While Tawade’s arrest seemed like a breakthrough, in mid June the Mumbai Mirror and the Times of India published a sensational story of a statement made to the CBI by a key witness in the presence of a magistrate, which severely dented the agencies’ claims that they were conducting an effective investigation. The witness, a Kolhapur resident, said he had worked with the Vishwa Hindu Parishad, the Bajrang Dal and the Sanatan Sanstha, but was not a formal part of any organisation. By his account, “around 2013,” Tawade approached him, and asked him for help in manufacturing a revolver, procuring bullets, and sheltering two men. The witness said he wriggled out of the requests. “On August 20, 2013, I heard about Dr Narendra Dabholkar being shot dead and my mind went over my entire interaction with Dr Tawade,” the Mumbai Mirror report said. “He and others in his group knew of Dr Dabholkar’s exact whereabouts. I called my policeman friend and asked him to get in touch with any senior officer and to please fix an appointment for me. I also told him that I wanted him to share my apprehensions with his seniors.”
The witness said he met senior police officials in Kolhapur, and later an officer of the ATS. He claimed that he told the ATS officer that he “would be willing to testify in court if required,” and that the officer “said OK but did nothing about it.” The Mumbai Mirror report quotes him as saying that, a year and a half later, “on February 2015, Govind Pansare was shot dead.”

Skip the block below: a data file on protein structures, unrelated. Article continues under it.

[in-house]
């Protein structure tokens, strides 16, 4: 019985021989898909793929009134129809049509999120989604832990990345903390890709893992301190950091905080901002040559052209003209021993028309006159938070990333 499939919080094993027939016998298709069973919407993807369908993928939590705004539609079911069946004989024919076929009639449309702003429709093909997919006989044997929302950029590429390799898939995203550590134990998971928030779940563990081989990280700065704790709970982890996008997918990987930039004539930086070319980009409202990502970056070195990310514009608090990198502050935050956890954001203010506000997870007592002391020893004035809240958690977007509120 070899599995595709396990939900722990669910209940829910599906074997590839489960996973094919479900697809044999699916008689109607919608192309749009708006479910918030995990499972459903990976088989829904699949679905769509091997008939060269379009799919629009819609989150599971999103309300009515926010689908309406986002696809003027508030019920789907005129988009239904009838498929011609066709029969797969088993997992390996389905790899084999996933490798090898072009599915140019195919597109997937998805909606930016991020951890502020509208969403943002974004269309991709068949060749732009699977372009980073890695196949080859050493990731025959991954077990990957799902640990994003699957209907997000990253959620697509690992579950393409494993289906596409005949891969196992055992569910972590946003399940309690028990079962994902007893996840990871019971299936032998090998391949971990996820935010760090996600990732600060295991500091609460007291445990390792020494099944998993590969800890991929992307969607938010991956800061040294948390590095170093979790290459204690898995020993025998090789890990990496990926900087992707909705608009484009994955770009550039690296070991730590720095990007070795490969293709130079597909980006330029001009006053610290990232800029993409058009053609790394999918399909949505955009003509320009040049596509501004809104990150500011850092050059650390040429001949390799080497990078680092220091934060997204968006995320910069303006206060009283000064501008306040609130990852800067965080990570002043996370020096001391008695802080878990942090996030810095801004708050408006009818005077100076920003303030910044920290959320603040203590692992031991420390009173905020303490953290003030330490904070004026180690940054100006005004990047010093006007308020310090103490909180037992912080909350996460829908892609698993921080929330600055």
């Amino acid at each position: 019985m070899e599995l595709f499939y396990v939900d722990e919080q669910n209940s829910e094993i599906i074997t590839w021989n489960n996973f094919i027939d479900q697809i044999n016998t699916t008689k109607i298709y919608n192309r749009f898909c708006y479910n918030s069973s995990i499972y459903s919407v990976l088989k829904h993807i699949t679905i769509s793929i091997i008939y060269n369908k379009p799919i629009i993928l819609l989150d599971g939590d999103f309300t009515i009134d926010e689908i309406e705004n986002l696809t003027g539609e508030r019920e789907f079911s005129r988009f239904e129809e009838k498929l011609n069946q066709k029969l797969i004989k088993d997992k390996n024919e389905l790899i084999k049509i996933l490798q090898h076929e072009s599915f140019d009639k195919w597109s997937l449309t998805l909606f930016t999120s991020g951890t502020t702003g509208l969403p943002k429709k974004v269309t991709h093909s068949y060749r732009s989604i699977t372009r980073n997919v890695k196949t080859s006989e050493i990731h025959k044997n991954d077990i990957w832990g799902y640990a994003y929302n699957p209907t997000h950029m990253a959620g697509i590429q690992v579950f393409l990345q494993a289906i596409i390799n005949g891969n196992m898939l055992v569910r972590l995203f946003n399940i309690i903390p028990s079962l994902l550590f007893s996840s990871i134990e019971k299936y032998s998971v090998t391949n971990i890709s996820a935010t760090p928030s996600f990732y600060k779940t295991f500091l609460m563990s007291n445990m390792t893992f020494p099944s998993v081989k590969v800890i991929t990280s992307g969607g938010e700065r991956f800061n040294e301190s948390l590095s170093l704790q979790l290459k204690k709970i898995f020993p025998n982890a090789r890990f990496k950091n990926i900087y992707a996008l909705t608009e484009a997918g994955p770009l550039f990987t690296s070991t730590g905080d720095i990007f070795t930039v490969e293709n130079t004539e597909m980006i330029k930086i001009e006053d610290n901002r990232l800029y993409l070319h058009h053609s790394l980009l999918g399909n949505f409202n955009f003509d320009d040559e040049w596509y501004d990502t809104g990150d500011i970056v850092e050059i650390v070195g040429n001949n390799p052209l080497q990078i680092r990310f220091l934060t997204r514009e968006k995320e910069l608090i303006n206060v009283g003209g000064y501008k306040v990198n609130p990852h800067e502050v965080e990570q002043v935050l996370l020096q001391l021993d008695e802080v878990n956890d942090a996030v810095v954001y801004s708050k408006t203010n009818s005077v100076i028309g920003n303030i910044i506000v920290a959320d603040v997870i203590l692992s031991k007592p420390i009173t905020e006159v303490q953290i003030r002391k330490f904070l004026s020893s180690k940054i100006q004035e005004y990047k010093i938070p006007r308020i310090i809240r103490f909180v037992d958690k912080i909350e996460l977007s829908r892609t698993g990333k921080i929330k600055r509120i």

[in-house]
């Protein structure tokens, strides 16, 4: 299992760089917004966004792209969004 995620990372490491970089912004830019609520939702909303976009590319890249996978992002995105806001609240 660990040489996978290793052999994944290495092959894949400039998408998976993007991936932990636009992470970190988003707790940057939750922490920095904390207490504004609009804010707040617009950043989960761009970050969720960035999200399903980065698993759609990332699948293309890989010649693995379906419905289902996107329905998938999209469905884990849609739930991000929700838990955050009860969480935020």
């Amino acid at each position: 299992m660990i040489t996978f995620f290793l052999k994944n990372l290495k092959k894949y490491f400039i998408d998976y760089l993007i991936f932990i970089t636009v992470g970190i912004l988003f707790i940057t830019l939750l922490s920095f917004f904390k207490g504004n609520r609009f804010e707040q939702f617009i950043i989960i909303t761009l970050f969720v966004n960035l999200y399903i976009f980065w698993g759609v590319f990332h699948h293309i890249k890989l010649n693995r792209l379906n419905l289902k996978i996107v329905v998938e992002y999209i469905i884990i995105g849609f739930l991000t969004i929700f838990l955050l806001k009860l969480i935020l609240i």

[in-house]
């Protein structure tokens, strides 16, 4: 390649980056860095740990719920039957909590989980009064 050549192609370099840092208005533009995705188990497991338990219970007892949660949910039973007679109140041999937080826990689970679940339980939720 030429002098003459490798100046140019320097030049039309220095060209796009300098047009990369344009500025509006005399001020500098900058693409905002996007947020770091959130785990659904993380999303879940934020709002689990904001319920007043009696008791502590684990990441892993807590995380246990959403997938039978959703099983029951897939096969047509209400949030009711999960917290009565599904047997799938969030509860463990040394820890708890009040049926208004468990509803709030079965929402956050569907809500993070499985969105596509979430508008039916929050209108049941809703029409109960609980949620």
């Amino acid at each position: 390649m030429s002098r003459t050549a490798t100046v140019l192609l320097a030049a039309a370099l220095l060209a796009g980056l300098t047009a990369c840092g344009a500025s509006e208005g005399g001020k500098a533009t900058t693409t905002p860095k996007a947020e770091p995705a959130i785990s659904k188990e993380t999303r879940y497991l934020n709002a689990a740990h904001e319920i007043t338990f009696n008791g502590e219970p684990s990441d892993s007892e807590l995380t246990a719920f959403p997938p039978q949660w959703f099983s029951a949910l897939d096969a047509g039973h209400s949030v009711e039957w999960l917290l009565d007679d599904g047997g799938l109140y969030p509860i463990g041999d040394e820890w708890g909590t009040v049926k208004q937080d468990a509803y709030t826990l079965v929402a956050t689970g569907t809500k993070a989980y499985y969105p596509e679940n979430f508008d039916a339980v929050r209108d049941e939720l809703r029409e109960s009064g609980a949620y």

The report continued with the witness’s account. “Within hours of the attack on Pansare, a police officer from Rajarampuri division of Kolhapur contacted me,” the man reportedly said. He claimed that he, once again, told the police everything he knew, but that, “once again, nothing happened.” It was only in January 2016 that the CBI approached him, and made him a witness in the Dabholkar case.
LIKE DABHOLKAR, PANSARE AND KALBURGI, Bharat Patankar, too, is familiar with menacing anonymous letters. One handwritten postcard arrived at his doorstep on July 2014, addressing him as “Janaab Dr Bharat Patankar” and accusing him of being a “Brahmin hating liberal, who believed the world and all knowledge contained in it began and ended with Phule-Shahu-Ambedkar.” Another followed a few days later, warning him to “stop beating the Bahujan drums”—using a term that, in Maharashtra, refers to non-Brahmin castes.